A survey of more than 1,200 physicians, patients with atrial fibrillation (AF) and their caregivers has uncovered important information gaps regarding the impact of AF-related stroke, including communication barriers, challenges with patient education, misperceptions about treatment compliance, and outcomes related to the impact of stroke on one’s life. The survey was issued by the Heart Rhythm Society and National Stroke Association in collaboration with Boehringer Ingelheim. The findings were presented during a special session at the American Heart Association’s annual Scientific Sessions in Chicago, USA.
The survey found that 90% of physicians surveyed believe AF patients underestimate the impact of AF-related stroke on their daily lives, while four in five (79%) believe AF patients are in denial about their risk of experiencing an ischaemic stroke. Of equal concern, two-thirds of patients surveyed responded that they were not previously aware that AF-related strokes are nearly twice as likely to be fatal and 32% of surveyed AF patients who have not experienced a stroke do not believe they would be able to describe the most common symptoms of stroke. Further, 61% of stroke survivors surveyed did not know they had AF prior to experiencing a stroke.
“The survey results clearly demonstrate room for improvement when it comes to doctor-patient conversations about AF and stroke. We hope our study will not only help raise awareness about the increased risk and severity of AF-related stroke, but also encourage smart, open conversations,” says David Frankel, assistant professor of medicine at the Hospital of University of Pennsylvania, USA, and chair of the Heart Rhythm Society AF-Impact of Stroke Survey Working Group.
The survey reinforced that AF-related stroke has a major impact on the lives of both patients and caregivers. Nearly three in four stroke survivors (73%) surveyed say that experiencing a stroke was worse than they could have imagined, and many survivors and caregivers have had to give up jobs, activities or hobbies that brought them joy. Virtually all surveyed physicians (97%) agree that AF-related ischaemic stroke can have devastating outcomes for patients and caregivers.
The tremendous toll of recovery from stroke is not limited to patients. Six in seven surveyed caregivers (86%) acknowledged that they could not have imagined the amount of work it takes to care for a stroke survivor, and 75% of the caregivers noted that the stroke survivors in their care can no longer drive and need assistance with daily activities.
The survey reveals a perception gap between physicians and patients related to conversations about AF and the increased risk of stroke. While the majority (85%) of surveyed physicians and patients do talk about risk, they disagree about who initiates the conversations. Physicians indicate that they initiate 90% of conversations about increased risk of AF-related stroke and available treatments, yet patients who have discussed the issue with their physicians indicate that they initiate the conversation nearly half the time (47%). In fact, just 64% of AF patients surveyed recall discussing an increased risk of stroke due to AF with their physician at the time of diagnosis.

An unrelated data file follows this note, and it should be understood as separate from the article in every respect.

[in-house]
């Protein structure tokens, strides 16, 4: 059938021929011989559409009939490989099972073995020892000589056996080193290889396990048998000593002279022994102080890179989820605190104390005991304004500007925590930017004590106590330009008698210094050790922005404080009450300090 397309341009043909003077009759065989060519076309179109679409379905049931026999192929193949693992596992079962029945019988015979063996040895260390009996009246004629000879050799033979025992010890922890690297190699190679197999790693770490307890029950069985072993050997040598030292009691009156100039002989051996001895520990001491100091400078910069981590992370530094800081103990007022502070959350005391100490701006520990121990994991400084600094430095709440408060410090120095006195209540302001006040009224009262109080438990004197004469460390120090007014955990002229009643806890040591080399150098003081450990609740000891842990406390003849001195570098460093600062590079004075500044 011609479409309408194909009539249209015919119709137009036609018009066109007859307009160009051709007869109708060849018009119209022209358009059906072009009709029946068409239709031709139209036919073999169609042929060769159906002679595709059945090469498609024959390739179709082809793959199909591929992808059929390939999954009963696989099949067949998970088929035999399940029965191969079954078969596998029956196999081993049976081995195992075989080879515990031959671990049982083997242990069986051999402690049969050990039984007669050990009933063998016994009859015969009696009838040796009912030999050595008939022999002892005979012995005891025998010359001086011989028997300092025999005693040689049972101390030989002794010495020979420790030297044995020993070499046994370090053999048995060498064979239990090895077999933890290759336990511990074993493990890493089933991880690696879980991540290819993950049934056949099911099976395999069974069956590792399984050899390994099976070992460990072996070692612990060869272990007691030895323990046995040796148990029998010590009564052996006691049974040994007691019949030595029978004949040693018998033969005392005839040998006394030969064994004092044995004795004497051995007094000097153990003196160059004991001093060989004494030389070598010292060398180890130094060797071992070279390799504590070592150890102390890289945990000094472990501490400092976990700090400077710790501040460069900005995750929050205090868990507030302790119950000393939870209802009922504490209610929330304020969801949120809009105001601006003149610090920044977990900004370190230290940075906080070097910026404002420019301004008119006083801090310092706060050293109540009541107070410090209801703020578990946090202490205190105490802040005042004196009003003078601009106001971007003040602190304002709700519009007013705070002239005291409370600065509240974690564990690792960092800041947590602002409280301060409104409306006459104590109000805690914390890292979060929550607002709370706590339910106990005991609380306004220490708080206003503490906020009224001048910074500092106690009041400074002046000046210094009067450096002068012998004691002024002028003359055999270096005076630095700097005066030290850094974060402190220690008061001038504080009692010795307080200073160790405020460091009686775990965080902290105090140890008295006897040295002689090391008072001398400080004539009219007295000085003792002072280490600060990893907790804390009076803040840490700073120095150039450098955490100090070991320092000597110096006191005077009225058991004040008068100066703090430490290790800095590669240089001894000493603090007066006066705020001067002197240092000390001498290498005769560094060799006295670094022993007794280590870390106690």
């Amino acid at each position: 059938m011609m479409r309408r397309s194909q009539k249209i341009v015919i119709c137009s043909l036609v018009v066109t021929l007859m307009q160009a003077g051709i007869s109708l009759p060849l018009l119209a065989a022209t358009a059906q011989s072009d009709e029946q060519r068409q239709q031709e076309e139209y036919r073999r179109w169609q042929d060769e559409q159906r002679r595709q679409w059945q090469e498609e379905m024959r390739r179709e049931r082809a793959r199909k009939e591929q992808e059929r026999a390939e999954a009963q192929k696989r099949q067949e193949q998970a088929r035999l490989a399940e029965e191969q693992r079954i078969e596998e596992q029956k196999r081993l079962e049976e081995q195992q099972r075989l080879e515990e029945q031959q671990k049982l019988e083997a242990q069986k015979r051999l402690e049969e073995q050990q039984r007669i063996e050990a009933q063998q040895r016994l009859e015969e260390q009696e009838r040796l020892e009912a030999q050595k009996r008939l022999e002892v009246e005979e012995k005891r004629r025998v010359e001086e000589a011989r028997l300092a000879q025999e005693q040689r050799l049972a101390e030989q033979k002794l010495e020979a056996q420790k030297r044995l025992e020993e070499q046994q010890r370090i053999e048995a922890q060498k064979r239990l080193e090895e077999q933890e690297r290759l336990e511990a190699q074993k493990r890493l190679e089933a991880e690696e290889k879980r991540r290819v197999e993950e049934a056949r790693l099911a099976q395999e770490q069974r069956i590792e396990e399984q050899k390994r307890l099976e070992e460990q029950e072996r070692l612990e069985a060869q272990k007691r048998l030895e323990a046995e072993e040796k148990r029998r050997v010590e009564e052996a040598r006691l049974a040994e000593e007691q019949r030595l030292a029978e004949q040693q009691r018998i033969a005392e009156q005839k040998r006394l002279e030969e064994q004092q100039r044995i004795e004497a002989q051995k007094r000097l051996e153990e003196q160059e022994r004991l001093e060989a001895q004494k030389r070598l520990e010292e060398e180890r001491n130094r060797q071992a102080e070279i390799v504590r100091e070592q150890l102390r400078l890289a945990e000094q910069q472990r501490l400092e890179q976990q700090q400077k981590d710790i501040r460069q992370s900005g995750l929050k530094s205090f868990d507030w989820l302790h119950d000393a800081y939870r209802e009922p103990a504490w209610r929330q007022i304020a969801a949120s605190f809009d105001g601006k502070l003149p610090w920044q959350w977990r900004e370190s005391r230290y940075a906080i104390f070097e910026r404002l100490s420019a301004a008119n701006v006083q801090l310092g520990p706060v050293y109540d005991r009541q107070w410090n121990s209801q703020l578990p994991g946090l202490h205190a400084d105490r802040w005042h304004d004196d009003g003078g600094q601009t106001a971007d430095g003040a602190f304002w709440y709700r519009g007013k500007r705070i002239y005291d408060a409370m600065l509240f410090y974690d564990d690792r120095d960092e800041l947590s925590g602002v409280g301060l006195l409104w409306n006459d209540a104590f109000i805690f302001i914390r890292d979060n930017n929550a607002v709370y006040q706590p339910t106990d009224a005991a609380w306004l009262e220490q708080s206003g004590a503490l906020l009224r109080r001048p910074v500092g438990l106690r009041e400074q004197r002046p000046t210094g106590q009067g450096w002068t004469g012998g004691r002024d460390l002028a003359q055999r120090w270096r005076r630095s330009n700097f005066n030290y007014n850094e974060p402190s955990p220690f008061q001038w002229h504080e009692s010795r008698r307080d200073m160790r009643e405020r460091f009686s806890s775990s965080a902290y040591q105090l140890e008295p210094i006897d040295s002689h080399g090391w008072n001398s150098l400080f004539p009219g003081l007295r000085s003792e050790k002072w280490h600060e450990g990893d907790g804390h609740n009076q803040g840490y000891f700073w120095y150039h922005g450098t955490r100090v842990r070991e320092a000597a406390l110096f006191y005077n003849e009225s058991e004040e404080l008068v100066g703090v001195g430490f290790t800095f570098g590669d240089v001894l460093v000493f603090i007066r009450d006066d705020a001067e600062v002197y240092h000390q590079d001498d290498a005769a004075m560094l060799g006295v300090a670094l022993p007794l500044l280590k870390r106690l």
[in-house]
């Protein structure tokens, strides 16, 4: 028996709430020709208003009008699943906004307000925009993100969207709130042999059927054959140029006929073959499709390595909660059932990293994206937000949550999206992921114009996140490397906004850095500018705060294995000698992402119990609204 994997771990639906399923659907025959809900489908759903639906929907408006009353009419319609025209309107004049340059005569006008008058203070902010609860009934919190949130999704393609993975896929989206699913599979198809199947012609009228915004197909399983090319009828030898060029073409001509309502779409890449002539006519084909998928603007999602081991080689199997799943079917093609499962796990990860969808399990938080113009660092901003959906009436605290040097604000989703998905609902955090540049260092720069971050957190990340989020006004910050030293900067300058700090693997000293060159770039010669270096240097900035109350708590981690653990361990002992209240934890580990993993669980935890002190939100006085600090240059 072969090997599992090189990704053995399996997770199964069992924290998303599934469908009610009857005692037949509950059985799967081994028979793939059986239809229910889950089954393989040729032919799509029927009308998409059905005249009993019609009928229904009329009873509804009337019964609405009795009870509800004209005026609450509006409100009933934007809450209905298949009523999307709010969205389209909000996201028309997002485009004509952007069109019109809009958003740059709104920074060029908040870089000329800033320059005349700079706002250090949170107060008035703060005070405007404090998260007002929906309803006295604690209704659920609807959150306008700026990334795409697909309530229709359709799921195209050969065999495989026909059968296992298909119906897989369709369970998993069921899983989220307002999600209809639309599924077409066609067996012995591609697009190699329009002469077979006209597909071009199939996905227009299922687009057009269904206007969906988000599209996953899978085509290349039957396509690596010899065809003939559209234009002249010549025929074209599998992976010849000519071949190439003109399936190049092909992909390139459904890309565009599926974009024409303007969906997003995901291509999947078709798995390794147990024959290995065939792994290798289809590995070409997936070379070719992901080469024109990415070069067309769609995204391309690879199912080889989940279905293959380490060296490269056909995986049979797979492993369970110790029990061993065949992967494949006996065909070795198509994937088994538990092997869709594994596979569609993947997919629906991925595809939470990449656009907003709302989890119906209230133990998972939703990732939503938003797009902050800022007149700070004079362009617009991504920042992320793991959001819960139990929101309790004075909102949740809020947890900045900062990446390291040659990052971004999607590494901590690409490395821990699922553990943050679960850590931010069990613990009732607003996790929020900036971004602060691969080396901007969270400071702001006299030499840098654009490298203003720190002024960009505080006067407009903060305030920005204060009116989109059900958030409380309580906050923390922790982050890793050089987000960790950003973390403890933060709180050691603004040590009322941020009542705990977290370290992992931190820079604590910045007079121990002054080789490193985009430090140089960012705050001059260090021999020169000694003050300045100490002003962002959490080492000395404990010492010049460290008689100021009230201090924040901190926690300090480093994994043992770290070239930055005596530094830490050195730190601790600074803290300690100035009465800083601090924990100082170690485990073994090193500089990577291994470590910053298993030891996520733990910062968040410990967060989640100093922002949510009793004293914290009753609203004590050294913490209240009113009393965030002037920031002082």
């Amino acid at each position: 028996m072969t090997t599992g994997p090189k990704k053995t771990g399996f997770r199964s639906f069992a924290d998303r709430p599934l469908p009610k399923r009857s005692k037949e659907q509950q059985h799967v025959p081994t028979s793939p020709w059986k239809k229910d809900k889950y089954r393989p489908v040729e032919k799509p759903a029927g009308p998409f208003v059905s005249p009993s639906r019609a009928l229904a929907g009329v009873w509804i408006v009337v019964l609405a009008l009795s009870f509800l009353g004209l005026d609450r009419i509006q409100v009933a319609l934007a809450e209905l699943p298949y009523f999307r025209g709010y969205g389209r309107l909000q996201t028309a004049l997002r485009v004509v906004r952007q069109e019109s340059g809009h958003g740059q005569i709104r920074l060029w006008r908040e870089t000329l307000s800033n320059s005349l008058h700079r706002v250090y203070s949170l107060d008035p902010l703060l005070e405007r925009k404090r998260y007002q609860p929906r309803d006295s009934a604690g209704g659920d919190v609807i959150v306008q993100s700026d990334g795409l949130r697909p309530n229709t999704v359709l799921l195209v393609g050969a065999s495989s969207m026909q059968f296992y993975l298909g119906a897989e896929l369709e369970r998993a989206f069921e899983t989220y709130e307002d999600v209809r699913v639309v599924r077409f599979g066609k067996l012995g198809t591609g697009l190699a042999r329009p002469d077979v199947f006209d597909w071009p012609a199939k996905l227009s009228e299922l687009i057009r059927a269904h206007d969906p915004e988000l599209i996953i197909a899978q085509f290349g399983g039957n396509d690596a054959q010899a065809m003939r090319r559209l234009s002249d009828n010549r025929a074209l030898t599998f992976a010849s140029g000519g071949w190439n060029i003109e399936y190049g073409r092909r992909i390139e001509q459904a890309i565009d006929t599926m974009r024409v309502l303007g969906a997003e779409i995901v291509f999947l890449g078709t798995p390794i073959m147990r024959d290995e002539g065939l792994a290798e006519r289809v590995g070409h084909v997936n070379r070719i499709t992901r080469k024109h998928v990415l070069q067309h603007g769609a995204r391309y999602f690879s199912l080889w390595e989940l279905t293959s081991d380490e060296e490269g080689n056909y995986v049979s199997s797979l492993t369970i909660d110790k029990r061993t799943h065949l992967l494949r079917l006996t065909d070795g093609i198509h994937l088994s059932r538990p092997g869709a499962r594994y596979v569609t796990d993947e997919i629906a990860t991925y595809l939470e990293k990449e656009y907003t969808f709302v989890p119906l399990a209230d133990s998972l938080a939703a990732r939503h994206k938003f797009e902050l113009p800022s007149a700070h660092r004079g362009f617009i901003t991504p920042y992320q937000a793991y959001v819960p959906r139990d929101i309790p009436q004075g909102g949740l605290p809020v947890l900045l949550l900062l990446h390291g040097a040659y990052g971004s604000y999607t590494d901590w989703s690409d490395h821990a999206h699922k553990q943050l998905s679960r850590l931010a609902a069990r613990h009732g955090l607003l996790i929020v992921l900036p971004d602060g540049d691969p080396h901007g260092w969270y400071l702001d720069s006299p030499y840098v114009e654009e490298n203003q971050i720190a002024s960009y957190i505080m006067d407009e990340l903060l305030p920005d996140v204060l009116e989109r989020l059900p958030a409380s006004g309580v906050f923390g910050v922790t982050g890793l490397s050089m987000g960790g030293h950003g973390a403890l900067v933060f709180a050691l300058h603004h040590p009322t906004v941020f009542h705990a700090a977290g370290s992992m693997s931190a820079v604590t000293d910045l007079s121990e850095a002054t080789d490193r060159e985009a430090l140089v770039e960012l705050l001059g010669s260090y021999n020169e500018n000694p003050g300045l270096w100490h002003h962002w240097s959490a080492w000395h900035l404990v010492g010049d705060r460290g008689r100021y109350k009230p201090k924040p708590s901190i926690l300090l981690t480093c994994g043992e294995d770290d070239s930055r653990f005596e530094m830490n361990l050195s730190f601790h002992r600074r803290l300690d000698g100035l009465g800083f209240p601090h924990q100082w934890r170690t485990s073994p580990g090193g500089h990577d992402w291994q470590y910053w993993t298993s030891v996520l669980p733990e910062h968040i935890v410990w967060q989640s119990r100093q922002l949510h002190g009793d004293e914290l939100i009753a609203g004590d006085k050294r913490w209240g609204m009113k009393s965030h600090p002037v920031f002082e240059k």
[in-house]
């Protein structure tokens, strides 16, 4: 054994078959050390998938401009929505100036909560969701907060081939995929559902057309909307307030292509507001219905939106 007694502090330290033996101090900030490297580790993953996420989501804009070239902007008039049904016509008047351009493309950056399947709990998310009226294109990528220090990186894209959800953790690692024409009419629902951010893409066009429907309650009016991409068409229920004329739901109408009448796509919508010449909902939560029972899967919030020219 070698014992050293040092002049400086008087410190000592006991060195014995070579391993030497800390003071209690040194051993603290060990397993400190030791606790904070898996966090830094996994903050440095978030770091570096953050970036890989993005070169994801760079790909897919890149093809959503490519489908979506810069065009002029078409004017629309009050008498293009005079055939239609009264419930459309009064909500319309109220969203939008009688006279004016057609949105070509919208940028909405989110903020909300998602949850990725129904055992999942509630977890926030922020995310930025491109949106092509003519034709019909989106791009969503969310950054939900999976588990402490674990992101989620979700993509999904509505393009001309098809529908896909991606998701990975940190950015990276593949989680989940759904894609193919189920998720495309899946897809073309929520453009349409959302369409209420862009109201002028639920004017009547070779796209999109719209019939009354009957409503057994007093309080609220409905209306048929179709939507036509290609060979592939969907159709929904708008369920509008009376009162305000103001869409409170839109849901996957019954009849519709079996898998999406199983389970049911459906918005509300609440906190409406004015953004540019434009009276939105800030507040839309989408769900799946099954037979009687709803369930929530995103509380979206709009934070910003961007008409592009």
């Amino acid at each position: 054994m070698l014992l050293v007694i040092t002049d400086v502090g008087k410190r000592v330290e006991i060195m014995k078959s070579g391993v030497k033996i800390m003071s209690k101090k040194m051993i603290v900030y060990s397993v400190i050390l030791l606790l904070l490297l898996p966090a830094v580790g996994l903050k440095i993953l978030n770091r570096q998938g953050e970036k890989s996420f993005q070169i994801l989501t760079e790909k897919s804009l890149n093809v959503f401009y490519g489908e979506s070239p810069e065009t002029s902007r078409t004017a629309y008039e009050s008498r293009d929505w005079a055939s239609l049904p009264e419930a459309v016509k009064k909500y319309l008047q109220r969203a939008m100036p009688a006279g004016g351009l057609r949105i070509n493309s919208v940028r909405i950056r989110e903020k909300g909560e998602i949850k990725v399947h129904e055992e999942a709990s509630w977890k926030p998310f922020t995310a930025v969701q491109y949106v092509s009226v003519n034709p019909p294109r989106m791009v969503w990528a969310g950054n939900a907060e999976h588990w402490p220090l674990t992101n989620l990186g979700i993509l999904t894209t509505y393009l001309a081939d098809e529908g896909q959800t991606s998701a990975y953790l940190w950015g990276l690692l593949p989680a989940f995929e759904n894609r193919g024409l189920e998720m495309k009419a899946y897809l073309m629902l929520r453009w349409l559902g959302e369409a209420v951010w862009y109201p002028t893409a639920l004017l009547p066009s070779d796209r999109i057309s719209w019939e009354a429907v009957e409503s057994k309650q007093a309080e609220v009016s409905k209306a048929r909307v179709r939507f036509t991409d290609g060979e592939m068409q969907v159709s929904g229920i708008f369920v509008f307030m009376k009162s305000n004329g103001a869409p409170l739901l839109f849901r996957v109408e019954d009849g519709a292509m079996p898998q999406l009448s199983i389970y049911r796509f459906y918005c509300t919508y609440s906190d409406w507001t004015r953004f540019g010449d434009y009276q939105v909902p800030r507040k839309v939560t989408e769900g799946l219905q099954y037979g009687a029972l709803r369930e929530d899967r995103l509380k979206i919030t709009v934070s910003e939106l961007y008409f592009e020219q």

Furthermore, physicians report challenges to educating patients. When asked about common barriers to patient education, physicians cited the following as the top three perceived challenges:
– Patient feels risk of AF-related stroke goes away once symptoms are being treated
– Patient thinks risks outweigh the benefits for medications reducing the risk of AF-related stroke
– Patient has trouble understanding what is being explained.
Surveyed physicians report differing perceptions of compliance than patients when therapy is initiated to reduce the risk of stroke. One-third of cardiologists (33%) and nearly one half of surveyed electrophysiologists (48%) identified patient resistance as one of the top three greatest barriers to therapy initiation.
However, 93% of responding AF patients said they would do whatever their physician recommended to them in order to reduce the risk of an AF-related stroke. Convenience also does not appear to be a barrier to treatment for the majority of patients: 92% of AF patients who have not experienced a stroke indicated it would not matter to them whether they had to take a treatment once or twice a day if it reduced the risk of an ischaemic stroke.
Collectively, all respondents show an appetite for more information. One in two stroke survivors surveyed (48%) say they are doing everything they can to learn about AF since experiencing a stroke. Among surveyed caregivers, 21% indicate the person in their care is doing everything to learn about reducing the risk of stroke due to AF since being diagnosed. Physicians want to help them do this. More than four in five physicians (83%) surveyed wish they had more information and educational materials to share with their AF patients that discuss stroke risk.
As a follow-up to the survey, the Heart Rhythm Society and National Stroke Association have established a working group of independent medical experts to review the findings and help improve communication barriers between patients/caregivers and providers. Outputs from this working group will be made available in early 2015.